A 28-year-old Florida man is facing aggravated assault charges after pointing a gun at another Walmart shopper who told him to wear a mask.
Vincent Scavetta surrendered to Palm Beach County sheriff’s deputies on Wednesday. Bail was set at $15,000.
According to an arrest report, Scavetta admitted to pulling a gun during a July 12 argument with Chris Estrada, who had told him to wear a mask because of the pandemic. A Palm Beach County mandate requires masks be worn in stores.
Scavetta told investigators he had been wearing a mask, but it got wet in the rain as he pushed his father in a wheelchair through the parking lot into the store. The wet mask made it difficult to breath and fogged his glasses, so he took it off, Scavetta said.
According to surveillance video, while in the store, Scavetta almost walked into Estrada’s daughter. That’s when Estrada told Scavetta he should wear a mask. Scavetta and Estrada yelled obscenities at each other. The argument escalated as Estrada approached Scavetta with his umbrella. After a passerby attempted to intervene, Scavetta drew his gun from his waistband and pointed it at Estrada.
Scavetta, who said he feared for his life, told investigators Estrada threatened him and his father and hit him in the forehead with an umbrella tip.
Estrada told detectives he did not want to pursue charges, but he wanted Scavetta to lose his concealed weapons permit. Scavetta declined to give up his permit.
MORE ON THE PANDEMIC
A forecast published by the CDC now projects more than 164,000 coronavirus deaths in the U.S. by August 15. States that are likely to experience most of the deaths are: Alabama, Florida, Georgia, Idaho, Nevada, Oklahoma, South Carolina, Texas and Utah.
In a disappointing reversal, more than 1.4 million people filed for unemployment benefits last week, an uptick of more than 100,000 over the week before, the Labor Department reported Thursday.
In addition, claims for Pandemic Unemployment Assistance, which helps people who are self-employed, increased by nearly 20,000.
The increase in new unemployment claims comes as businesses in several states close their doors again in response to a surge in new coronavirus cases. In little more than four months, a staggering 52.7 million have sought unemployment aid for the first time.
The NAACP is suing the Education Department over the distribution of more than $13 billion in federal aid intended for K-12 schools.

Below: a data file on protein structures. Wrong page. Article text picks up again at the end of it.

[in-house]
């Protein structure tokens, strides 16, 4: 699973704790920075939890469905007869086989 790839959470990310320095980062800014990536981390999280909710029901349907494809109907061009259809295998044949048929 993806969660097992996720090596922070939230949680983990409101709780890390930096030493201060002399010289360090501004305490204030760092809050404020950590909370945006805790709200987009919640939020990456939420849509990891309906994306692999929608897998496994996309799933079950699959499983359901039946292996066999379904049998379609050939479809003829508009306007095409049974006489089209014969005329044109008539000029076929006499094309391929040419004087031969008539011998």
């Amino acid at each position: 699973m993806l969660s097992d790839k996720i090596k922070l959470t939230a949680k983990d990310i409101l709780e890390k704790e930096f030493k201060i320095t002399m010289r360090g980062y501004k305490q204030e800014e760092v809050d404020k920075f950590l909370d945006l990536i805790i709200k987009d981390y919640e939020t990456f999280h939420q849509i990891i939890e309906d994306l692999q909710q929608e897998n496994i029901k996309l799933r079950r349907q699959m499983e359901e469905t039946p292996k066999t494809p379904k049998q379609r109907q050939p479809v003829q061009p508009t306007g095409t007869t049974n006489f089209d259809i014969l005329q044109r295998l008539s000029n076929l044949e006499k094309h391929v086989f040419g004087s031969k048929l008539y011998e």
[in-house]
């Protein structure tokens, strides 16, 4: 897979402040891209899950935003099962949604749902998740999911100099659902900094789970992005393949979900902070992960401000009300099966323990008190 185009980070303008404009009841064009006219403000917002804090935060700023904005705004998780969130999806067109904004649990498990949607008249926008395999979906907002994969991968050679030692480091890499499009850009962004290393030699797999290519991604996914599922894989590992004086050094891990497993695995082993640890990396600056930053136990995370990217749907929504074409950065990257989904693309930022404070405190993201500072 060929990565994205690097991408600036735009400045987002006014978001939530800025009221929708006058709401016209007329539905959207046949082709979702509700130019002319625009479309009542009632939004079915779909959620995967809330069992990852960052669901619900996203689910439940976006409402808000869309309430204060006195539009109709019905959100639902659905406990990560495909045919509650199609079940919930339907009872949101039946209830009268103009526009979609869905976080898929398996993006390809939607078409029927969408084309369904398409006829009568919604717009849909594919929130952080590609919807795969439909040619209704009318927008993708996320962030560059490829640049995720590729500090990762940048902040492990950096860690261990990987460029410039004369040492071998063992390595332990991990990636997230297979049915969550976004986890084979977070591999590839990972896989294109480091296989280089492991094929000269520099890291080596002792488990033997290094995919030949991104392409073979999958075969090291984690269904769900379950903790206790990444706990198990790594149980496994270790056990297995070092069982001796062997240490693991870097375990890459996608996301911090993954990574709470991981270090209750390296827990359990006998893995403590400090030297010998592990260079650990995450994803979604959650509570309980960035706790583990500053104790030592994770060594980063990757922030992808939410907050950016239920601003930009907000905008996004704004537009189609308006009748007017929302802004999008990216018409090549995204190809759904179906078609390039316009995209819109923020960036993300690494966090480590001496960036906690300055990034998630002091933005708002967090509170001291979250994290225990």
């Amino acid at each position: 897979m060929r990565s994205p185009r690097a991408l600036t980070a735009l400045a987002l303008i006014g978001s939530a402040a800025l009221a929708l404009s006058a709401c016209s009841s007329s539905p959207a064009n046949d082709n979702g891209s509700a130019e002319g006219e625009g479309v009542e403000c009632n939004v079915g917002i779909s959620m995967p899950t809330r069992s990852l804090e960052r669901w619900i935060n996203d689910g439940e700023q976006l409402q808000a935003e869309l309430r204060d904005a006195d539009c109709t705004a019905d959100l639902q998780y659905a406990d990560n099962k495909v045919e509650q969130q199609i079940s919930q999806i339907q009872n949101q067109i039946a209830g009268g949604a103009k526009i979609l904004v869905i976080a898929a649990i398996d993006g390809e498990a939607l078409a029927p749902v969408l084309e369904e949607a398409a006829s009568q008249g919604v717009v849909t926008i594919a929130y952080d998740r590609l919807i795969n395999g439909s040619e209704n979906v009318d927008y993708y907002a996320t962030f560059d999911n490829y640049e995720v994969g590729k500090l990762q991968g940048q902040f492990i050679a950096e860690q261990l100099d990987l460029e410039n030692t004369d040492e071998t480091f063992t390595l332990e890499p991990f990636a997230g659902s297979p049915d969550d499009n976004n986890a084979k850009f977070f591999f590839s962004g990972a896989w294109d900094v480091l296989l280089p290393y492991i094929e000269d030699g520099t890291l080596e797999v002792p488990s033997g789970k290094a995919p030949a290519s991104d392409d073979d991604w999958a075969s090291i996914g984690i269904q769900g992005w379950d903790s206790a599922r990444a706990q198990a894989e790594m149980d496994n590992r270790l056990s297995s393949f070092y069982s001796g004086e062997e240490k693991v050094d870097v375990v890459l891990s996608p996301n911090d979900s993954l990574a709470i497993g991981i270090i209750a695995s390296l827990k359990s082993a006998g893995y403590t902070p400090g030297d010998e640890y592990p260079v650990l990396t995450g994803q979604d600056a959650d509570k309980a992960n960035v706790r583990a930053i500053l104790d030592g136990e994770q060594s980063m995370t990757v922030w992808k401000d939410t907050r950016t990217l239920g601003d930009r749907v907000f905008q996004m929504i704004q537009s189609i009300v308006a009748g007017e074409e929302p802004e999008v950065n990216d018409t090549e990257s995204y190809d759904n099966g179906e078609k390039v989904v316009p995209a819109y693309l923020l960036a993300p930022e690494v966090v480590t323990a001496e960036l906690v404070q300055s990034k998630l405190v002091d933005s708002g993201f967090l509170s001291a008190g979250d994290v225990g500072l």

Education Secretary Betsy DeVos issued a rule mandating the federal funding of school-related services, such as tutoring and extra school buses to allow for physical distancing, be extended to private schools.
This type of mandate historically refers only to low-income students in private schools. Critics of the rule argue that the majority of private school students are white and wealthy, while a majority in public schools are students of color from low-income households.
“The Rule is as immoral as it is illegal,” the lawsuit by the NAACP says. “In a moment of crisis — when public school districts are called upon to educate their students in unprecedented circumstances, to protect their students and staff from disease, and to feed families who have been plunged into poverty, all with decimated state and local revenues — it is unconscionable for Defendants to siphon away the CARES Act’s desperately needed funds for the benefit of more affluent private-school students.”
Attorneys general in California, Michigan, Maine, New Mexico, Wisconsin, Washington, D.C., New York City, Chicago, San Francisco and Cleveland have filed similar lawsuits.
Results of a new AP-NORC Center for Public Affairs Research shows more Americans are in favor of wearing masks in public as the pandemic rolls on. Three out of four Americans, 89% of Democrats and 58% of Republicans, are in favor of face coverings mandates while outside their homes. The issue, which has become highly politicized, is becoming more about public health and trying to end the spread of the virus.
The survey also revealed that about two-thirds of Americans disapprove of how Trump is handling the outbreak. About half say they approved of stay-at-home orders, except for essential trips, and nearly three-quarters of Americans said restrictions to curb the spread of the virus should be priority over concerns of damaging the economy.
A cafeteria worker at the White House has tested positive for coronavirus, according to Trump administration officials.
The cafeteria in the Eisenhower Executive Office Building, or EEOB, were both closed this week after the case was discovered and is expected to remain closed for two weeks. The building also houses the offices of much of the senior White House staff, including officials from the coronavirus task force, the vice president’s office, the National Security Council and several economic policy shops.
The parent company of Ann Taylor, Loft, Lane Bryant and several other clothing brands announced it is filing for bankruptcy due to the collapse of sales during the pandemic.
The firm Ascena Retail Group said it plans to close “a significant number” of locations for its girls’ brand Justice, more than 150 Lane Bryant stores and “a select number” of Ann Taylor, Loft and Lou & Grey stores. It will also close all Catherines stores and all locations of all brands in Puerto Rico, Canada and Mexico.
For the first time in 30 years, Walmart announced it will be closed on Thanksgiving, saying it wants to give a break to essential staff who have been working since the pandemic began.
“We know this has been a trying year, and our associates have stepped up. We hope they will enjoy a special Thanksgiving Day at home with their loved ones,” John Furner, president and CEO of Walmart U.S, said in a statement.
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